I remember the first time this moment took on a life of its own and I became aware of its force, a puppet of its push and pull. When I was a teenager, I loved to jump off rocky ledges into small pools of water along with my older brother and his friends. Then I fell in love and following my sweetheart, I made all sorts of unprotected leaps, across a deep chasm onto another outcropping, or across rushing water to grab an overhang. Though I was aware that I could not make a mistake, I never told myself that. If I had articulated my focus, it would have been, Do this. Exactly this. Now. The first time was the only time. My awareness squeezed itself down into that one jump. There was nothing left over, no thoughts leaking out the edges, no anticipation or fear of what was farther ahead.
Then it changed. I was nineteen, still in love. Four of us went to Huntington Gorge in the northwestern part of Vermont. Rocky cliffs rose on each side of the stream. We hiked to a flat ledge that jutted high above a narrow, deep pool where the water gathered itself up for a moment. It had been a couple of years since I had jumped. Scott, my sweetheart, took off his clothes and stood at the edge, comfortable in his nakedness. I watched him look down-- for longer than a moment--before he leapt. A long silence and then a splash. We heard him surface, sputtering, hooting and hollering. The fall was long and the water was cold! He shot out of the pool and scrambled onto the rocks below, dancing the cold away. Then he crooked his neck up, waiting for us. He looked tiny down there, his skin a bright, fragile white against the shades of gray. Henry then followed his path out to the edge and jumped. My friend, Cece, also once fearless, was now scared. I told her I would go first. I took off my clothes and stood where rock and air met. The pool looked far away, black and small, the size of a puddle, of a quarter. There were rocky outcroppings everywhere, and huge upturned slabs of granite. Across from me, a small maple clung by its roots to a rock face, no more than three feet high with just a few leaves hanging. I had the thought, What if I miss? My feet got hot on the ledge. I backed up. Then I tried again. The boys yelled from below. Words of encouragement, words of instruction, words. I backed up again. Back and forth, back and forth. I stood at the edge, I even said yes! and went--or almost went, but even within that instant, I pulled myself back.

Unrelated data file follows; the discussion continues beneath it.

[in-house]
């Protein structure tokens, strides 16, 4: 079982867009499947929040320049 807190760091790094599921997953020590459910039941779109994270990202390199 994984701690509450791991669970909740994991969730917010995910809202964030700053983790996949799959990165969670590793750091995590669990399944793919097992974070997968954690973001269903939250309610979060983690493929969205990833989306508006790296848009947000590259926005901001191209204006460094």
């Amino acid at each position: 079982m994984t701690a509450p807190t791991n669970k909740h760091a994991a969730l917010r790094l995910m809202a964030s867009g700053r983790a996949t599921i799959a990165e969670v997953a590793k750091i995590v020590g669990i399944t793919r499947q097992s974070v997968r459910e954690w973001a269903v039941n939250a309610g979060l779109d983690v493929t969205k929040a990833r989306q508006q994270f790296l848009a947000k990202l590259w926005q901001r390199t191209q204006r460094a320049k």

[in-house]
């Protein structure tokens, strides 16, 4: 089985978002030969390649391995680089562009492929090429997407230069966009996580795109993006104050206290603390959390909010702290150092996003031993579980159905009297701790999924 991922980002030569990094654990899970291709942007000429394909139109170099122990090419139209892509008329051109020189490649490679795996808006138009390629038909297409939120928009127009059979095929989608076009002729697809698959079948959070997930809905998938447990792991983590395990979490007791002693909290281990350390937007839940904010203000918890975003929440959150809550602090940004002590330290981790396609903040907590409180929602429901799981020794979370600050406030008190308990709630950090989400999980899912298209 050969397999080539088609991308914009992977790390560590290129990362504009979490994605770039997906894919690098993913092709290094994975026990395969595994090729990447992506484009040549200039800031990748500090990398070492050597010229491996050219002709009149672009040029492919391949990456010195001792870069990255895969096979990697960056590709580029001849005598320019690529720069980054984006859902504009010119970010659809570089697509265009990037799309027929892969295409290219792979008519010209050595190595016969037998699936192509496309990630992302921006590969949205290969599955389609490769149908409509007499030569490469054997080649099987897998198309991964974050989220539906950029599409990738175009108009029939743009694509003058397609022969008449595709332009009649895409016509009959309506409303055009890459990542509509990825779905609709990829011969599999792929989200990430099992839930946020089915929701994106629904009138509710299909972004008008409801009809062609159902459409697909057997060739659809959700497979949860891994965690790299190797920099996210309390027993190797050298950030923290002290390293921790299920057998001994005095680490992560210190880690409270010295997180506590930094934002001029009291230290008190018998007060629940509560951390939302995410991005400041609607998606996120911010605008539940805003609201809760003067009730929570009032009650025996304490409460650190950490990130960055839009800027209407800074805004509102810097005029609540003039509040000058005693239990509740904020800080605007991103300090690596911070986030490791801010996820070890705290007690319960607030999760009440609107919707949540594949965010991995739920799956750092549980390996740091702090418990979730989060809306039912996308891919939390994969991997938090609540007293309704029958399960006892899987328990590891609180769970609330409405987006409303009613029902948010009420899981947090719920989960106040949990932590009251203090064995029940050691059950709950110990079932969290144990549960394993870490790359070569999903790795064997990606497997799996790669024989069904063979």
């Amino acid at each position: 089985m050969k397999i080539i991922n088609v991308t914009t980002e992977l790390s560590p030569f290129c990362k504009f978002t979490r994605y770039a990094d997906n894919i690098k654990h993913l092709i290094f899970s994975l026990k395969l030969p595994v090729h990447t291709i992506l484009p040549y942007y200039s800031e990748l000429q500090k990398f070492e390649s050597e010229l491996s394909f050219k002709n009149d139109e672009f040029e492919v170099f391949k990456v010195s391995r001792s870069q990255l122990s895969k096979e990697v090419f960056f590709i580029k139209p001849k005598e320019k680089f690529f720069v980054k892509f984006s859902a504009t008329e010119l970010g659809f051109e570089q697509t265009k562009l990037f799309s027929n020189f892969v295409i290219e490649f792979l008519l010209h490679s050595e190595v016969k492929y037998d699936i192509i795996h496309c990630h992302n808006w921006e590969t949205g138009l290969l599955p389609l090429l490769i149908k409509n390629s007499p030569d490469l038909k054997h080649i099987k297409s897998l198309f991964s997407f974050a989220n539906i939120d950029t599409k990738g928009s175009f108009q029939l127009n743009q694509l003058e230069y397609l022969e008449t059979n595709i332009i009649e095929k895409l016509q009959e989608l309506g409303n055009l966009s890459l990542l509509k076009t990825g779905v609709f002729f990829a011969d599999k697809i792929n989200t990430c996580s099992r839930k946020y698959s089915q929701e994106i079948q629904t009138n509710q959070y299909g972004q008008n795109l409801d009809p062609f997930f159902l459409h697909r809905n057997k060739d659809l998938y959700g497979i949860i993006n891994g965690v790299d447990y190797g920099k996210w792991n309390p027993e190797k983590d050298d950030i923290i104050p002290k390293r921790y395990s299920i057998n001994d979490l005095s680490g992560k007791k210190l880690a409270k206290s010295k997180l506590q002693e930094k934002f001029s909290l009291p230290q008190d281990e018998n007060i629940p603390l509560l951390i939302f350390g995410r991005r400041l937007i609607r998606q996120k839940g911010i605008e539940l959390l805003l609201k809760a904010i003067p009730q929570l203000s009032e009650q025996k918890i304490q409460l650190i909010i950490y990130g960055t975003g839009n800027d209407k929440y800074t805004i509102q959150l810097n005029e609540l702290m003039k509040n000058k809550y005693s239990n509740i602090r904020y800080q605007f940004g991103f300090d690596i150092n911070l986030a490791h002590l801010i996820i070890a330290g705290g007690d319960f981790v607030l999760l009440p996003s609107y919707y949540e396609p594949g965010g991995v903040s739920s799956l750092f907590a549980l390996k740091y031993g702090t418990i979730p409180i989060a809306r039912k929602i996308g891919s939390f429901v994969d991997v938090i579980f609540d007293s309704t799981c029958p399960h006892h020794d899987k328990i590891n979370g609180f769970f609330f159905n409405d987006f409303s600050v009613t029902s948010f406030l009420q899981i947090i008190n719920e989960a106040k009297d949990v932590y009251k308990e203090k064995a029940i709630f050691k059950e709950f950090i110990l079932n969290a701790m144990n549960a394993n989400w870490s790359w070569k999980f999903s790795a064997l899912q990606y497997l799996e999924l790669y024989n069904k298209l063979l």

That moment of push-off had changed. It was no longer just a flash of time that I could rush through unconsciously. That day, it introduced itself to me; it revealed its nature. I was pushed, I was pulled. The moment was energized. I kept banging against a wall inside of it. Three-dimensional. I held my stomach feeling sick, both viscerally and emotionally under its power. Grips body AND soul, makes them indistinguishable. With my feet, I reached again for the edge of the rock... air. To leave the safety of the ledge meant to lose control, there was no going back. A finality. On the far side of this moment was an impenetrable darkness I could not see beyond. Shadowed in mystery. This was no ordinary moment.
A few minutes later, I jumped. I said yes! with enough intensity to make it over the wall. Shaky and elated, I crawled out of the water onto the rocks. Then Cece stood on the ledge alone. The three of us looked up knowing how small we must appear. We yelled. More words. Back and forth, back and forth till finally, she jumped.
We didn't know it at the time but the ambivalence that Cece and I experienced that day was far more valuable than the ease of jumping freely and unconsciously as we both had before. We had sparked a relationship with that enigmatic moment and had begun to glimpse its nature. How could we know what possibilities it held in store?